Report Questions Feasibility of Turing’s R&D Plan

Report Questions Feasibility of Turing Pharmaceuticals’ R&D Plan
December 15, 2015
By Alex Keown, Breaking News Staff

NEW YORK – On his very active Twitter Martin Shkreli, chief executive officer of Turing Pharmaceuticals, told the Doctors Without Borders account that his company was investing in research and development – a claim the CEO has made repeatedly as part of his justification for the 5,000 percent increase of the 65-year-old toxoplasmosis drug, Daraprim.

On multiple occasions, Shkreli has said there should be more than one treatment for the parasite-caused toxoplasmosis that typically impacts individuals with suppressed immune systems, such as pregnant women or AIDS patients. Shkerli’s Turing acquired Daraprim from IMPAX Laboratories, Inc. in August for $55 million. The medication was available for $13.50 per tablet, but Turing increased the price to $750 per tablet, which drastically raises the cost of treatment for patients.

“We intend to invest in the development of new drug candidates that we hope will yield an even better clinical profile, and also plan to launch an educational effort to help raise awareness and improve diagnosis for patients with toxoplasmosis,” Shkreli said in an August statement after the company acquired the drug

But, a report in Forbes casts some question as to whether or not Turing is following through on that plan. Forbes reported Turing lists 13 drug programs are listed on its website, but only one program for toxoplasmosis, TRP-oo4, a program that is years away from approval. The majority of the drug programs in its pipeline are in the preclinical stages, according to the website. Turing launched in February with three products in its pipeline that were acquired from Retrophin, including an intranasal formulation of ketamine, a compound used to treat severe depression but which currently requires IV-infusion therapy.

Additionally, Forbes points out that Turing has zero clinical trials registered with the federal government, something it says should be worrisome to investors – a group of individuals Shkreli said are his first priority. Earlier this month, Shkreli told a Forbes panel that he should have raised the price of Daraprim even higher.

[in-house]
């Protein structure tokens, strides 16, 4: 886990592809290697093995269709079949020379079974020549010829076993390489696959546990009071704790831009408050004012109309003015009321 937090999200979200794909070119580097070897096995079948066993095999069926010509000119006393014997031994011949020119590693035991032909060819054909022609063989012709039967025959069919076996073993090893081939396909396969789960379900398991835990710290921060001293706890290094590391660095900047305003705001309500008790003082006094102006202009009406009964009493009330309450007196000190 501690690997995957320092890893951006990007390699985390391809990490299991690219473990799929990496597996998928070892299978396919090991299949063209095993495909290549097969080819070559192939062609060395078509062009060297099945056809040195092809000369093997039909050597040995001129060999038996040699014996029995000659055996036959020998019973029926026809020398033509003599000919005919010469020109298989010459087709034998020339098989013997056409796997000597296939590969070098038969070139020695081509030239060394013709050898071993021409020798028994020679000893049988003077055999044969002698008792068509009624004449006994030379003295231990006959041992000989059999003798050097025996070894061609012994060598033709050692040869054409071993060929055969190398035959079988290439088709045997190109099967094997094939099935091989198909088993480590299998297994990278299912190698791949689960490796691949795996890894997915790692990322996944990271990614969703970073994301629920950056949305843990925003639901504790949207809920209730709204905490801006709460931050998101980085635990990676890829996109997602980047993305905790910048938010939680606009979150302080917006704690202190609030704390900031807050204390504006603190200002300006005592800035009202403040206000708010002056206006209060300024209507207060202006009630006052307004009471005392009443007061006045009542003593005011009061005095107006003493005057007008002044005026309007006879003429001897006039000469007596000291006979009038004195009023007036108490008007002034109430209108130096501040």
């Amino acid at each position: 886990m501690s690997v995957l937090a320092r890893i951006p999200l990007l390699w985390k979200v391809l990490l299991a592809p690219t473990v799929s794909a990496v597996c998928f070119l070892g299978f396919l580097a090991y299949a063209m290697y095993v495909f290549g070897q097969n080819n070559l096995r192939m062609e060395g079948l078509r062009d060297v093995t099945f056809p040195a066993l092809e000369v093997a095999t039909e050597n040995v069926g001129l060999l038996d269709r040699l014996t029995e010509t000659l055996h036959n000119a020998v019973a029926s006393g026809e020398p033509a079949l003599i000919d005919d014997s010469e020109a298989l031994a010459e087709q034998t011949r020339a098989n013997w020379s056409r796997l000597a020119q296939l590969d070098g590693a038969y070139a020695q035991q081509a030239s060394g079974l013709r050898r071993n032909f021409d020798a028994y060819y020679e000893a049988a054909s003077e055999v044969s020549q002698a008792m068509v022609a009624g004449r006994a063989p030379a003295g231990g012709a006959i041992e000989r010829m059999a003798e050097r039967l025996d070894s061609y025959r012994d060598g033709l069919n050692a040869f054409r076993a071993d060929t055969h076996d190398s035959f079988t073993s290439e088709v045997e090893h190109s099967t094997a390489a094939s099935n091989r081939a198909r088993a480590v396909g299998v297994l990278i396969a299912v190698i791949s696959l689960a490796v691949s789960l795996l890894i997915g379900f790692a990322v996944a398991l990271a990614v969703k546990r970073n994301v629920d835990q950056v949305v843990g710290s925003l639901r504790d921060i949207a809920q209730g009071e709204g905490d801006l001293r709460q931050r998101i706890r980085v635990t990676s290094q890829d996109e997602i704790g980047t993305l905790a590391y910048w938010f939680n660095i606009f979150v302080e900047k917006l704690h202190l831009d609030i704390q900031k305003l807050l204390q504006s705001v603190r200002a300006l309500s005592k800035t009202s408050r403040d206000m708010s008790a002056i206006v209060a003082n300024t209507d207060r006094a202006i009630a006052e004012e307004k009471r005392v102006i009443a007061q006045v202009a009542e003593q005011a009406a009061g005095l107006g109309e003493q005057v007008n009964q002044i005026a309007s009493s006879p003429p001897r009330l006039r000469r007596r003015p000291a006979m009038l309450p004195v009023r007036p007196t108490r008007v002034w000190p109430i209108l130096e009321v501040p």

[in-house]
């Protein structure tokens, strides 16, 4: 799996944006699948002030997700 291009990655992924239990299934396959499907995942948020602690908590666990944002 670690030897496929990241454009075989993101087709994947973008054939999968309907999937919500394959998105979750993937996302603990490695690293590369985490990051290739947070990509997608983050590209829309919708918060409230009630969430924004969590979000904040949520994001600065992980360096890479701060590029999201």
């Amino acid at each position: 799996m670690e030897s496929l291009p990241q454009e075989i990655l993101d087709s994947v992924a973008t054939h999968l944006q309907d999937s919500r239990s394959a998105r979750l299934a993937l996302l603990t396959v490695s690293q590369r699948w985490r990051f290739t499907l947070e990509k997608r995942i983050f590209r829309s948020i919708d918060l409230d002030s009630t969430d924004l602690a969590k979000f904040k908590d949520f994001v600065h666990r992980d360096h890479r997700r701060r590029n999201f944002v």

“My investors expect me to maximize profits, not to minimize them, or go half or go 70 percent,” he told the panel.

Daraprim is used by about 2,000 people in the United States annually for a period of six to 12 weeks.

While Shkreli has indicated he intends to come up with a better drug than Daraprim, but one he can still charge a high price for, such a drug is still years away, giving other companies time to enter the market with their own treatment. After the price increase for Daraprim, San Diego-based Imprimis Inc. announced it has developed a compound of pyrimethamine and leucovorin as a low-cost alternative to Daraprim. Imprimis said its combination treatment will have a price tag of $99 for 100 tablets, slightly less than $1 per pill. Additionally, researchers at the Indiana University School of Medicine and University of Notre Dame reported a hypertension drug, guanabenz, could be a possible alternative treatment for toxoplasmosis. Guanabenz is showing positive results in early models, according to a report in The Scientist.

With these treatments coming on, Forbes questioned if Shkreli is “doing justice” to Turing’s shareholders.

According to the U.S. Centers for Disease Control, toxoplasmosis is considered to be a leading cause of death attributed to foodborne illness in the United States. More than 60 million men, women, and children in the U.S. carry the parasite, but most do not show symptoms due to a health immune system. Those with compromised immune systems, including cancer patients, HIV patients and pregnant women. If not held in check by a healthy immune system or medication, the parasite can attack the brain and lead to blindness or brain damage.

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